Three named Southern University Agricultural Legends
Three individuals were recognized as Louisiana Living Legends during the fifth annual Louisiana Small Farmer Conference at the Southern University Agricultural Research and Extension Center on March 20.
They are Bobby R. Phills,Ph.D., program director for the Science Center and professor in the College of Engineering Sciences, Technology and Agriculture at Florida A&M University in Tallahassee; Freddie Johnson, a retired Southern University food and nutrition professor, of Baton Rouge; and Elvadus Fields, former county agent and farm management specialist at Southern, now retired, of St. Joseph.
These three join 15 others who have been honored with this distinction since 2005.
“The Louisiana Living Legends Award is an opportunity to honor heroes with ties to the Southern University Agricultural Research and Extension Center for their years of selfless service,” said Dawn Mellion-Patin, Ph.D., agricultural specialist and organizer of the small farmer conference.
Phills is the former dean and research director of the College of Agricultural, Family and Consumer Sciences at Southern. In this role he created the Beginning Agricultural Youth Opportunities Unlimited (BAYOU) Summer Enrichment Program, which exposed hundreds of high school students across Louisiana to the broad array of careers in the agricultural sciences.
“This program was responsible for placing hundreds of student interns at major research universities, in private industry and with the USDA,” Mellion-Patin said.
Johnson served for 36 years in the Department of Human Nutrition and Food at Southern. Before that she was supervisor of food service for the state Department of Education. Her activities included sensory evaluation and establishing a staff sensory panel, design of a food research sensory evaluation area and a home economics space utilization study. Her research included the palatability of “rabbit nuggets” and other alternative food products for limited resource families.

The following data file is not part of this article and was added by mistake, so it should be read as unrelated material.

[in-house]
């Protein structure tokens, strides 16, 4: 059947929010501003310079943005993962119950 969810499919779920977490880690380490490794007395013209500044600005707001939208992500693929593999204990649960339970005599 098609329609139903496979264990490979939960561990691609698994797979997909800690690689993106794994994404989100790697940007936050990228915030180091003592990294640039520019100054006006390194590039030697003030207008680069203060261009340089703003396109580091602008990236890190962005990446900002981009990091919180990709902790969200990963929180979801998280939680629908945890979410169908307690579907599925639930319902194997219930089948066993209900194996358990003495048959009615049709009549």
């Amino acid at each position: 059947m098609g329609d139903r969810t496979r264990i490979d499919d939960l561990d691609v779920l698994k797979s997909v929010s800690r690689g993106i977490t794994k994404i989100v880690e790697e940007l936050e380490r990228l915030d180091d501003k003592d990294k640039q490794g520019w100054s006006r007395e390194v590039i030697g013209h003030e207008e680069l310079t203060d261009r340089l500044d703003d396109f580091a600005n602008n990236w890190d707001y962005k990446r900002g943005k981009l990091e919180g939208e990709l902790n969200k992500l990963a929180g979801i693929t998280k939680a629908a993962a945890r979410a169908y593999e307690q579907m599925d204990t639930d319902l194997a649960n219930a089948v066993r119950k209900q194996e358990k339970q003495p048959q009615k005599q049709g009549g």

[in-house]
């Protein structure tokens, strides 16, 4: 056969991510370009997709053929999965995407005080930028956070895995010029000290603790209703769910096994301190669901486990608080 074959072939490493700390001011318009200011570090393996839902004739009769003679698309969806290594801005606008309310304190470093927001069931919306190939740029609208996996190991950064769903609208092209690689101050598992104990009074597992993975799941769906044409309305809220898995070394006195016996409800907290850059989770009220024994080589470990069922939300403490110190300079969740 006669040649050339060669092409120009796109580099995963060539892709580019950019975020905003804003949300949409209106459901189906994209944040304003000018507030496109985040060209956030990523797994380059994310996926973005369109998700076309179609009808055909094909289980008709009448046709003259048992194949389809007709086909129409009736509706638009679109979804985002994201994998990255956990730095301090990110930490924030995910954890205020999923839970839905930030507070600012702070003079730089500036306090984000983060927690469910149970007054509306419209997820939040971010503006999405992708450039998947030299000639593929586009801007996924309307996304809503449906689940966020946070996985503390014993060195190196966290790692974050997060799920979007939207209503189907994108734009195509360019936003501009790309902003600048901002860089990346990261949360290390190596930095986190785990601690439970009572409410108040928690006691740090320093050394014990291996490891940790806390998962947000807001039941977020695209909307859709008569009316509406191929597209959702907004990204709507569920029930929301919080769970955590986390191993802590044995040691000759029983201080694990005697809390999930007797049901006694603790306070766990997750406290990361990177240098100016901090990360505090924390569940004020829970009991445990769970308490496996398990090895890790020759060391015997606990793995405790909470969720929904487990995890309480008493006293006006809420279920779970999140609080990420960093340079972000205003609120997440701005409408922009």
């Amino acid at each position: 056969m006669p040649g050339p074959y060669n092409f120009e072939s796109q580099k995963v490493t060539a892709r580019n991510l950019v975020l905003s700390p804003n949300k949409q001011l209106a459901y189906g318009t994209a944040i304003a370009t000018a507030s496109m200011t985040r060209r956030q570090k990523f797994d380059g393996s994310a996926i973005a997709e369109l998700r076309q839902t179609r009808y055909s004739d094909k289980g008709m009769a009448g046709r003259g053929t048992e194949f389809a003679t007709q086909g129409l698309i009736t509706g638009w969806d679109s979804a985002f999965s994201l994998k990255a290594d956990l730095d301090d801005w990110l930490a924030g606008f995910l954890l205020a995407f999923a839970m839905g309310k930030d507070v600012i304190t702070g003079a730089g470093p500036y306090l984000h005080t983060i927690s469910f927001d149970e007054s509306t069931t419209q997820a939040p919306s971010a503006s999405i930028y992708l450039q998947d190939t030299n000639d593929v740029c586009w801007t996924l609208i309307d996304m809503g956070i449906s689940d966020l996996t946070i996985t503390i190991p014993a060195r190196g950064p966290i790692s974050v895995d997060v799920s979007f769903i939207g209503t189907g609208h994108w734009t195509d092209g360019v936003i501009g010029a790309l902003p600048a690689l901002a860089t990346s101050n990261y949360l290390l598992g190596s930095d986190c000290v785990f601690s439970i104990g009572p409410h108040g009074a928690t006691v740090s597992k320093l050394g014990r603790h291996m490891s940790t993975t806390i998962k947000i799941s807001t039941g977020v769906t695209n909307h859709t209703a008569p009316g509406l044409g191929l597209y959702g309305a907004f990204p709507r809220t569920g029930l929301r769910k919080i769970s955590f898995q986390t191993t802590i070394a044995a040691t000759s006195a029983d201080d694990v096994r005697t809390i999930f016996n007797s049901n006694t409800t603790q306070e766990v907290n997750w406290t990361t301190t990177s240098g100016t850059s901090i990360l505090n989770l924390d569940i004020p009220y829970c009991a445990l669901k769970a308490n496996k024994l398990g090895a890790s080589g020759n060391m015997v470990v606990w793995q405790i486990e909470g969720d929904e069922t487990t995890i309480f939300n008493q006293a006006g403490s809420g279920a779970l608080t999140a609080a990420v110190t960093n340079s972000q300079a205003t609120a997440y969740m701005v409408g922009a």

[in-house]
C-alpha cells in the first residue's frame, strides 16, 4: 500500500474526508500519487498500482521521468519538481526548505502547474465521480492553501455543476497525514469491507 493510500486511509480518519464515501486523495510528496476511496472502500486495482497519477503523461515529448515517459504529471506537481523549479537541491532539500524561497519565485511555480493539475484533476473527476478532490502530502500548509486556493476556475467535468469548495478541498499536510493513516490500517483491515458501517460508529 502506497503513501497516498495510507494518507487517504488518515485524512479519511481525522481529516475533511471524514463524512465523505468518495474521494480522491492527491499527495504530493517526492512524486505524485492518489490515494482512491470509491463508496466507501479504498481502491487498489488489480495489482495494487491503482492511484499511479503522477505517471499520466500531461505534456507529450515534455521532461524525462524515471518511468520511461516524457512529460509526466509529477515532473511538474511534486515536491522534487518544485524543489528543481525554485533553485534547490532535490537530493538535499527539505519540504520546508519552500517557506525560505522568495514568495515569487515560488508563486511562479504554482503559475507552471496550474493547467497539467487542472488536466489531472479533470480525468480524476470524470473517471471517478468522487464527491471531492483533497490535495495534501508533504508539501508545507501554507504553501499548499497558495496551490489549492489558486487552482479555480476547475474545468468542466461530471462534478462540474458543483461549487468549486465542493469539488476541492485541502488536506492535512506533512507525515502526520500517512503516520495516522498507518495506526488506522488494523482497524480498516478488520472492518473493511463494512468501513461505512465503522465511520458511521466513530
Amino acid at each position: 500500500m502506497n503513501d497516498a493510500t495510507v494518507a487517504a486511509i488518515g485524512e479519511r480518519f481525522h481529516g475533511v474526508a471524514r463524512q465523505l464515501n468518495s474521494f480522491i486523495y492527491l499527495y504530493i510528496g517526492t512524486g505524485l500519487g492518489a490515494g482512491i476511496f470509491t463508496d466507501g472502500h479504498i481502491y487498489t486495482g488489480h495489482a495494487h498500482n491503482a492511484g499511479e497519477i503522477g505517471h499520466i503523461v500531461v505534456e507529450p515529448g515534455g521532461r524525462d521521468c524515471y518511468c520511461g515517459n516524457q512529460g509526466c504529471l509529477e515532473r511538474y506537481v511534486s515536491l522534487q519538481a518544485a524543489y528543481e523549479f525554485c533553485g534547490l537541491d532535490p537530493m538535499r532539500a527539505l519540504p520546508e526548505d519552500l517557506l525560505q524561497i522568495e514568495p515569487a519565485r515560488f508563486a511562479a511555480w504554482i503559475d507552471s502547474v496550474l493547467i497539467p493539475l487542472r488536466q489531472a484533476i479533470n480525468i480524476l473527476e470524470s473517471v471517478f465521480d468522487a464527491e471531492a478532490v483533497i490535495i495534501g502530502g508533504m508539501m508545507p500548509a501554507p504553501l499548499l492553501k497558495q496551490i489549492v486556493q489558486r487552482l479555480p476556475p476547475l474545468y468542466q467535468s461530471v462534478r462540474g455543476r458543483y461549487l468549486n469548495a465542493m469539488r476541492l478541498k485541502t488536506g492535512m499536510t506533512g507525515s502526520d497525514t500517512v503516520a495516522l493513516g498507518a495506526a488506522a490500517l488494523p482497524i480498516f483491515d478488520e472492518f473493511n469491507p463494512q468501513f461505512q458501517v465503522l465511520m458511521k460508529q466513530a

Fields was a county agent for the Louisiana Cooperative Extension Service for 32 years and then became a farm management specialist for Southern. He has been a supporter of the SU Livestock Show and was responsibility for bringing more than 150 youth to show animals for more than 50 years. He was a founding member of the Delta Livestock Enterprise and Northeast Louisiana Black Farmers and Landowners Association.
During this year’s small farmer conference, the 125th anniversary of the establishment of the 1890 land-grant universities was also celebrated, said Gina E. Eubanks,Ph.D., vice chancellor for extension at the Southern Ag Center and program leader for nutrition and food sciences at the LSU AgCenter.
Southern University is one of 19 universities across the country with 1890 land-grant status. In 1890, Congress passed the Second Morrill Act with the stipulation that Blacks were to be included in the land-grant university system. The first Morrill Act was signed into law by Pres. Abraham Lincoln in 1862. There is an 1862 land-grant university in every state including LSU in Louisiana.
The other 15 Living Legends include Bernestine McGee, Floyd Jenkins, Elsie Cyrus, Samuel Donald, Alonzo Chappell, Sara Sims, Pecola Scott, Willie T. Sensley, Owusu Bandele, Leodrey Williams, James McNitt, James Archie, Solon Marshall, Kirkland Mellad and Wesley Crawford.
By Linda Foster Benedict